The Basics
MODY is caused by a change in a single gene (monogenic) and can be passed from parent to child. Currently, there are 6 known genes that, when mutated or altered, can cause MODY. These genes are called:[3]
HNF4A (MODY1): This is the gene that codes for a protein known as Hepatocyte Nuclear Factor-4 Alpha gene. The protein produced by this gene switches other genes on and off. Babies with this mutation are often born with macrosomia—they are larger than normal (over 9 pounds). They also may have low blood sugar early in life. Adults Continue reading

Calls to address 'staggering' number of Australians losing limbs to diabetes

Calls to address 'staggering' number of Australians losing limbs to diabetes

What began as a pin-hole sized lesion on the bottom of Alan Tillotson's foot quickly turned into a nasty infection, leading to the amputation of his leg.
Like many people with diabetes, the 65-year-old country Victorian truck driver isn't quite sure how the wound first developed.
It might have been something as minor as a small stone in his thong.
But poor circulation meant the tiny ulcer would not heal, and quickly turned into to a much larger problem.
"I was first diagnosed with diabetes when I went to have my eyes checked," he said.
"It wasn't until four years later, two years ago, that all the ulcers started. I'd come into hospital, they'd keep me in for three or four weeks. These ulcers kept on flaring up.
"The last ulcer affected the bone ... so it was either get rid of it earlier, or lose the whole leg completely."
Having already had his toes removed, Mr Tillotson decided to have his leg removed beneath the knee to prevent further spread.
His surgery is one of just an estimated 4,400 diabetes-related amputations occurring in Australia each year.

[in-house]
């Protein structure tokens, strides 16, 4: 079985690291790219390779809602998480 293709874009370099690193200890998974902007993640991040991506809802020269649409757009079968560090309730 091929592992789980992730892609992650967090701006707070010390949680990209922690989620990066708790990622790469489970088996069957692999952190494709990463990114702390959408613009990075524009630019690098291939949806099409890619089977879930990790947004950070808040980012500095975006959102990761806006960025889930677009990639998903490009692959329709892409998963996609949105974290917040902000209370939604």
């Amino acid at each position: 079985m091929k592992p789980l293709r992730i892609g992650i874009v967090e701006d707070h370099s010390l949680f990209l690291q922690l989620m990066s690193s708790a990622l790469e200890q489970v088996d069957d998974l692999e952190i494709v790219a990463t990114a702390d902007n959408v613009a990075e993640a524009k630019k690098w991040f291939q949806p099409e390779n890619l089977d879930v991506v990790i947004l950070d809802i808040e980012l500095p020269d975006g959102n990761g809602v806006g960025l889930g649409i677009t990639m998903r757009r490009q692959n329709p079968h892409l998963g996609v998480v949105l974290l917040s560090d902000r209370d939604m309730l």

"It's a staggering number," Diabetes Australia CEO Greg Johnson said.
"Today in Australian hospitals, around 12 people will undergo a diabetes-related amputation ... it's something that's not understood by the public, and we really need to do more, because most of this is preventable."
According to Diabetes Australia, the problem is on the rise, and is the focus of this year's National Diabetes Week campaign.
People who have type 1 and type 2 diabetes are at risk.
However, there is no formal national reporting system to monit Continue reading

Posters: Stay super. Beat diabetes

Posters: Stay super. Beat diabetes

WHO designed these posters for use around the world during this year's World Health Day on 7 April. The campaign will focus on the rising tide of diabetes worldwide.
Halt the rise
More and more people are getting diabetes around the world. The increase is in great part driven by rising levels of overweight and obesity and physical inactivity, including among children.
A healthy diet high in fruits and vegetables and low in sugar and saturated fats can help prevent Type 2 diabetes, and also help people to manage Type 1 and Type 2 diabetes if they have it.